Saturday, October 08, 2011

Disenfranchising Minority Voters, Texas Style

Not surprising me in the least, Texas’ recently-passed Voter ID Law, the one that requires voters present one of only 5 forms of photo ID in order to be able to vote in the state, threatens to disenfranchise 600,000 voters.

This is according to data submitted to the federal government by the state attorney general as requested when the feds decline to issue a “pre-clearance” of the law as required by provisions of the Voting Rights Act.

That request contained a requirement that the attorney general present the federal government with a head count of people who are registered to vote but do not hold drivers’ licenses

And it comes as no surprise that many of the 24 counties where a significant number of registered voters do not carry drivers’ licenses are small rural counties with significant Hispanic populations.

Topping the list is Presidio County which has as many as 25.9%, or 1,313 registered voters with no record of having a drivers’ license.

Republicans, true to form, don’t think the law will disenfranchise voters at all. Patricia Harless R-Spring, and one of the sponsors of the Voter ID law put it this way:
“‘I don't think this, in any way, is going to disenfranchise anyone," she said.”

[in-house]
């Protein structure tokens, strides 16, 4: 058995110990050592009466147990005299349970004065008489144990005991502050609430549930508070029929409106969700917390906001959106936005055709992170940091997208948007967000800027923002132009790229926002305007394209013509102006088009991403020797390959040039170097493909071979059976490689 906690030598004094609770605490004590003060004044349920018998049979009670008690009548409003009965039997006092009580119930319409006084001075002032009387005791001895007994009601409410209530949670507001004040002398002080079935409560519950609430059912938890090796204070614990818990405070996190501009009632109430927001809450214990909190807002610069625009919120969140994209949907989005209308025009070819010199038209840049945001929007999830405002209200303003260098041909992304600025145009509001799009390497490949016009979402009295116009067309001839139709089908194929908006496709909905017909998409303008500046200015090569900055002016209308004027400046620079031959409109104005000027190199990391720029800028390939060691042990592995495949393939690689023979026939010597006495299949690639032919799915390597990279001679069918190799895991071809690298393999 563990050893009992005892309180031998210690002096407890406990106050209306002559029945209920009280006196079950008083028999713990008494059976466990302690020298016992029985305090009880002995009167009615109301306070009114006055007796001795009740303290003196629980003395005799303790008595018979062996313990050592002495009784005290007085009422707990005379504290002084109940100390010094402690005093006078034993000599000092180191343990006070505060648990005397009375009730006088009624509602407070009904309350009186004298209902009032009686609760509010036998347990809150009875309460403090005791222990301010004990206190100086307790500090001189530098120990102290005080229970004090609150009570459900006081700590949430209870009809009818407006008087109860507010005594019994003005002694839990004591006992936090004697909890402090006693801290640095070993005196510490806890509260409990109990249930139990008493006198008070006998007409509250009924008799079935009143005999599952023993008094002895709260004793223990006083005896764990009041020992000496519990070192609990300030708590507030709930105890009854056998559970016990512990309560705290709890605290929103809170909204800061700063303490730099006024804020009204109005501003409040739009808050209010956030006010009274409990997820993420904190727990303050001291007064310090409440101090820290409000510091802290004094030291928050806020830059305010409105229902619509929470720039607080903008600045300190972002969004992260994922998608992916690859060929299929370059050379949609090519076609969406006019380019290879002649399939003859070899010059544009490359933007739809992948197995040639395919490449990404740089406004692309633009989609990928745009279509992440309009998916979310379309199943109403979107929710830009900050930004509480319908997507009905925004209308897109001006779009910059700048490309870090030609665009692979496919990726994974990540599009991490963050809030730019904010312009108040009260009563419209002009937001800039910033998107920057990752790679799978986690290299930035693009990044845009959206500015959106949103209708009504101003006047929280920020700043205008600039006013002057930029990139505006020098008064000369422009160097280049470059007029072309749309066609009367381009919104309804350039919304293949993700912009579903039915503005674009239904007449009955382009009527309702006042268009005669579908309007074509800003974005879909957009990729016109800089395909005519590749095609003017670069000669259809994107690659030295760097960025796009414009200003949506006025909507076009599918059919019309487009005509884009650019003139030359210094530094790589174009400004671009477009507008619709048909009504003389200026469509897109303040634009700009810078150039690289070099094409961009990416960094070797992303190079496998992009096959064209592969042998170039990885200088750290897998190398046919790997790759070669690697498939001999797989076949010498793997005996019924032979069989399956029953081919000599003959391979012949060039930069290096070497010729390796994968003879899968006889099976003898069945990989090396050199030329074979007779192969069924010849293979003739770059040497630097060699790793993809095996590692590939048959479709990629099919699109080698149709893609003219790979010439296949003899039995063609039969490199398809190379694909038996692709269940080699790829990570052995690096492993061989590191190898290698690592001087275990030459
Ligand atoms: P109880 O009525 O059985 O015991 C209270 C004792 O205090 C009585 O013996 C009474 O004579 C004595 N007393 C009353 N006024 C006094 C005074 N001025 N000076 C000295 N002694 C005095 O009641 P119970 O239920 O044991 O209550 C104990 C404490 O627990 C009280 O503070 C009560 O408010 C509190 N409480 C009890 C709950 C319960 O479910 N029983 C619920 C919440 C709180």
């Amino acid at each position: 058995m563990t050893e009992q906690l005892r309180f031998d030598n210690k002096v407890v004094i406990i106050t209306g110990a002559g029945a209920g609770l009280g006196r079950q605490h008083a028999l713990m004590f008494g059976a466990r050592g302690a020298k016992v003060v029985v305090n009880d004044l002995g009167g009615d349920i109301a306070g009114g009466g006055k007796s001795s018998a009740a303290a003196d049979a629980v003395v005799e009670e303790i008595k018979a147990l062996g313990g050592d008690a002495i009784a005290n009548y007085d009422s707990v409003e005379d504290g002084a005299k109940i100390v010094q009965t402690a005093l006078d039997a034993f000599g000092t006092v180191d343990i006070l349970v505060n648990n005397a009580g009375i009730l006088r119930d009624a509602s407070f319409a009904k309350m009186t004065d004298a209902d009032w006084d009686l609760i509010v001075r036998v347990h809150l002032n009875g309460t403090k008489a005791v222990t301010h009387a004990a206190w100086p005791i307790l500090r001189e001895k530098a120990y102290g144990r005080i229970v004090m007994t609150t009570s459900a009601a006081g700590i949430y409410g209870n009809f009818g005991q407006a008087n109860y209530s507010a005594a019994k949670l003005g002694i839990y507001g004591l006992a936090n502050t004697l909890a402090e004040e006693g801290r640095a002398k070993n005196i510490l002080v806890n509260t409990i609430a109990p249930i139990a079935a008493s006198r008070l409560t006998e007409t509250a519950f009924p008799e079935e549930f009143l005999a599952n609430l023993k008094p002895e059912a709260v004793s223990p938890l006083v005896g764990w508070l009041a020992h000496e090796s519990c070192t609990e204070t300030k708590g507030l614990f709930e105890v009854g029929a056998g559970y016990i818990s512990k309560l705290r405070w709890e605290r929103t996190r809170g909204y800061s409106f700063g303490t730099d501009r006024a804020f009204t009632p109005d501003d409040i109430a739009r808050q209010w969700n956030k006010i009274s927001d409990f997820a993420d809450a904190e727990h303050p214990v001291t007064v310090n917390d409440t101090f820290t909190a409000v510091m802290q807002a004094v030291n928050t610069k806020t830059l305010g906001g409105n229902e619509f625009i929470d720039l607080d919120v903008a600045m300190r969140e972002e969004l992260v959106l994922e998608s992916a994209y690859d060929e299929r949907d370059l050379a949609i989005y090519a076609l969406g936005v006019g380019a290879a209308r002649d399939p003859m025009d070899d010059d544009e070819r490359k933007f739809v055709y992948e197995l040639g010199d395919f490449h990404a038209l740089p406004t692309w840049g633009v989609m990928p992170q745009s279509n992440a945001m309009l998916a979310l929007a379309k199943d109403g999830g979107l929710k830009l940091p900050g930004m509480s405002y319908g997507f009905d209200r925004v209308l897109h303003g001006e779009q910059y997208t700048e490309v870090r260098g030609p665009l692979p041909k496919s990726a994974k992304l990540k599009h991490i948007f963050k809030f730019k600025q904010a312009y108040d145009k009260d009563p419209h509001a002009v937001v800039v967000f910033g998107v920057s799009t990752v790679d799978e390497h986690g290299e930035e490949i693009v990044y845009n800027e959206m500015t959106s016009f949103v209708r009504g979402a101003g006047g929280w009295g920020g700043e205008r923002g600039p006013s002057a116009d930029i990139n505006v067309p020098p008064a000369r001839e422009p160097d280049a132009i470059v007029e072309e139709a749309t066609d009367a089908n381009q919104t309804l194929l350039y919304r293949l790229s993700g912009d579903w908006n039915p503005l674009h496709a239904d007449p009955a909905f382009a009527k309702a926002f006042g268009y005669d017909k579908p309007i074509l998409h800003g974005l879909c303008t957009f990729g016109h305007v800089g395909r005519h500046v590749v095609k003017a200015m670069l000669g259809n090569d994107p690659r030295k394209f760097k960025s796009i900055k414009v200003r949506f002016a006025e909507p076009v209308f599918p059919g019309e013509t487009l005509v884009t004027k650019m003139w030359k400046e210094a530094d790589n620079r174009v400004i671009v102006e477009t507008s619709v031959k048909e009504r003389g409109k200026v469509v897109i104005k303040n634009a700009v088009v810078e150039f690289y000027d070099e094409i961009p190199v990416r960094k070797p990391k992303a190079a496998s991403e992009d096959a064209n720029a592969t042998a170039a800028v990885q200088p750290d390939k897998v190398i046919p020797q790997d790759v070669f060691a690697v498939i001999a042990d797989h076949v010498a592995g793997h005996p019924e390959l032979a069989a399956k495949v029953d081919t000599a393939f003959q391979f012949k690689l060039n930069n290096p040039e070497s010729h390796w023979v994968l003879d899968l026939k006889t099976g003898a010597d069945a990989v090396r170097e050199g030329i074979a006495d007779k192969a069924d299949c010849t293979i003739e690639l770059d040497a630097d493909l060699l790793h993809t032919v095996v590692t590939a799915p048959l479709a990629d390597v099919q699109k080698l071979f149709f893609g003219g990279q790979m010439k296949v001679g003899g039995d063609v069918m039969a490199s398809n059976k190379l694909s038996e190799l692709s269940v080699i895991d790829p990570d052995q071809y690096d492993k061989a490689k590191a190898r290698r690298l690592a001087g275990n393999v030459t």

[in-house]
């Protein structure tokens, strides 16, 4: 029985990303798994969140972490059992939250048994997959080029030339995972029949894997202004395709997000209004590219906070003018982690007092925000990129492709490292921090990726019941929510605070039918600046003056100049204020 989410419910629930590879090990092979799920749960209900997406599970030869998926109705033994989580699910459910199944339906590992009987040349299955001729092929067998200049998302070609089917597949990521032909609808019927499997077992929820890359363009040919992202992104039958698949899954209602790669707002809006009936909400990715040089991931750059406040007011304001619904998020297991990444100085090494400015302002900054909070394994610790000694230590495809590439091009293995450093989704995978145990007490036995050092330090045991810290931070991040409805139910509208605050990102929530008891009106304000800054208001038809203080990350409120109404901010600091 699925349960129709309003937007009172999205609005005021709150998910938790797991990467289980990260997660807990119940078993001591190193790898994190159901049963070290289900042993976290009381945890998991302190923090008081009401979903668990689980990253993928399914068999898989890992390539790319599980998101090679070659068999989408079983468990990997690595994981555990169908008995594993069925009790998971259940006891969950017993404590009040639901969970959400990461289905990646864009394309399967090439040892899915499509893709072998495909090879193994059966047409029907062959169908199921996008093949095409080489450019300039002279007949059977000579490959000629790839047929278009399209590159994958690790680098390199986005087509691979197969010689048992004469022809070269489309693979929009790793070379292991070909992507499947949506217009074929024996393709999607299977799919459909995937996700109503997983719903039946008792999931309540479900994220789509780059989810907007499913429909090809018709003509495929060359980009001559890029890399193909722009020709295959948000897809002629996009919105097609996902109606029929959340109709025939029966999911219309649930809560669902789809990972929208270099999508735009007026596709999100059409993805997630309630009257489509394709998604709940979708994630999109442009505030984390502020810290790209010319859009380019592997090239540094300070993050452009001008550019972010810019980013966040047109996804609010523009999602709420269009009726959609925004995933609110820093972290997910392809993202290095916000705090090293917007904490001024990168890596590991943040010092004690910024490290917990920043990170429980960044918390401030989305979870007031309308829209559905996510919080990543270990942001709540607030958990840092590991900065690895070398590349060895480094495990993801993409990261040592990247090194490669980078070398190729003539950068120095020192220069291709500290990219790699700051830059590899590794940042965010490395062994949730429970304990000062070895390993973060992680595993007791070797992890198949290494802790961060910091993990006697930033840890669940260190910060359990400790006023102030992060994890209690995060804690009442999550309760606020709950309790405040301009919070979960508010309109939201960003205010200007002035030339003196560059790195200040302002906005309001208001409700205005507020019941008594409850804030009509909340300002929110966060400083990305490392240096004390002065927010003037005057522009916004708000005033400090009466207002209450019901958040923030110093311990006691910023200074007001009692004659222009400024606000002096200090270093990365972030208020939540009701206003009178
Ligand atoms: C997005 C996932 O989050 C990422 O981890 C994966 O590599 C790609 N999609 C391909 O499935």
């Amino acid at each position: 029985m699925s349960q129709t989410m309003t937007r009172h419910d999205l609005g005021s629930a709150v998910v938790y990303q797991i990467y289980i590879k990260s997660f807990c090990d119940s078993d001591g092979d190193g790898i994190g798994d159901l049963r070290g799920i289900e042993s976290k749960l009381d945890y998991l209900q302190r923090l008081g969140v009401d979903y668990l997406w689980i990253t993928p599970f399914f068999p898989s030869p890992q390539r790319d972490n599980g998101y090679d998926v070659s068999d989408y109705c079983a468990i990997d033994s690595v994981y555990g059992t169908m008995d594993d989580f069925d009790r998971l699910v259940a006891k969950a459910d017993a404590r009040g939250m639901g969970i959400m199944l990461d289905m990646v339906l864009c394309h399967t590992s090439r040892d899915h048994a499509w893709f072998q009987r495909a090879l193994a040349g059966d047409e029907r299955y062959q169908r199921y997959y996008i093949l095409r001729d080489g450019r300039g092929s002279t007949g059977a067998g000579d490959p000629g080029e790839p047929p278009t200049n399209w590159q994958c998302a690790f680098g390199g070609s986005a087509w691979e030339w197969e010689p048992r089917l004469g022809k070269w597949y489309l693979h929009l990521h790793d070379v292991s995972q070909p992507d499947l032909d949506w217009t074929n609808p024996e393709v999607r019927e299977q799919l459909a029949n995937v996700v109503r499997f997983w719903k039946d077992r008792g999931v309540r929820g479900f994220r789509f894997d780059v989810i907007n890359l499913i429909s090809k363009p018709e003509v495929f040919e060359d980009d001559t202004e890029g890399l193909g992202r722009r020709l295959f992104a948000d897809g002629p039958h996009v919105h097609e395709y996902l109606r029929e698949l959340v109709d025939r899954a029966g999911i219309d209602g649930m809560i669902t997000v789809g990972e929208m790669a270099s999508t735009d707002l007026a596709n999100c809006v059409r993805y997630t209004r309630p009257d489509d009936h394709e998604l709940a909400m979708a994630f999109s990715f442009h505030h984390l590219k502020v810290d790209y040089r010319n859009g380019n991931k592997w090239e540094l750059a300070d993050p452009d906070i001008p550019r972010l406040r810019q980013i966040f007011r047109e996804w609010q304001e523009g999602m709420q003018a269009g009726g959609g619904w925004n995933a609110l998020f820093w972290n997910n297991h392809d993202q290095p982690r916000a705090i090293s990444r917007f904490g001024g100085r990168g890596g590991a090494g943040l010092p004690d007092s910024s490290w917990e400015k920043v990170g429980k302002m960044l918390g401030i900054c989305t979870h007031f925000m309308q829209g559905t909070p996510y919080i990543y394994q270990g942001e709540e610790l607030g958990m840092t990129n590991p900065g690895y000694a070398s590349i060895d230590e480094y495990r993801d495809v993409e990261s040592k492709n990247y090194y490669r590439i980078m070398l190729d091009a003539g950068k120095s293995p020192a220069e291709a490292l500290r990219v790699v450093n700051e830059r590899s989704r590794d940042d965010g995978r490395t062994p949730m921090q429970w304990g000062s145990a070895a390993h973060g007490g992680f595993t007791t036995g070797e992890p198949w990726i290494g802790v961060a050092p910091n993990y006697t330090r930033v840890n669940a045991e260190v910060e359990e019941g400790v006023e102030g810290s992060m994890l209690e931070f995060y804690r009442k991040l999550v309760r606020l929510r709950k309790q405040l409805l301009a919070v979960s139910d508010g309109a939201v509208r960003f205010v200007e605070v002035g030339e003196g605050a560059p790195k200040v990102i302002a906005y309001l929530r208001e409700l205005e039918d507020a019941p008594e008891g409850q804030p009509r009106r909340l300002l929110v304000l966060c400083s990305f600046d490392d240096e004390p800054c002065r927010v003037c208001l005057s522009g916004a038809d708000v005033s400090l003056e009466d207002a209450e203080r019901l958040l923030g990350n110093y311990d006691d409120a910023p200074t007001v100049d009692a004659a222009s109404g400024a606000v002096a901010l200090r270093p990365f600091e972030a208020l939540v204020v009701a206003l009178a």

“Harless said most of the people not found in DPS files would be able to vote. Maybe their licenses and voter ID cards are different because one has a maiden name and the other has a married name.”

“She also said many of those people in border counties could have only passports for travel to Mexico. Or they are 65 years old or older, and exempt from the voter ID requirements.
And oh, yeah, on that last point about people 65 and older being exempt from the law: liar, liar pants on fire. While it is true that the bill once contained language that exempted those over 65, that was stripped out of the bill before final passage.

Texas Republicans, lying to Texans since 1998.

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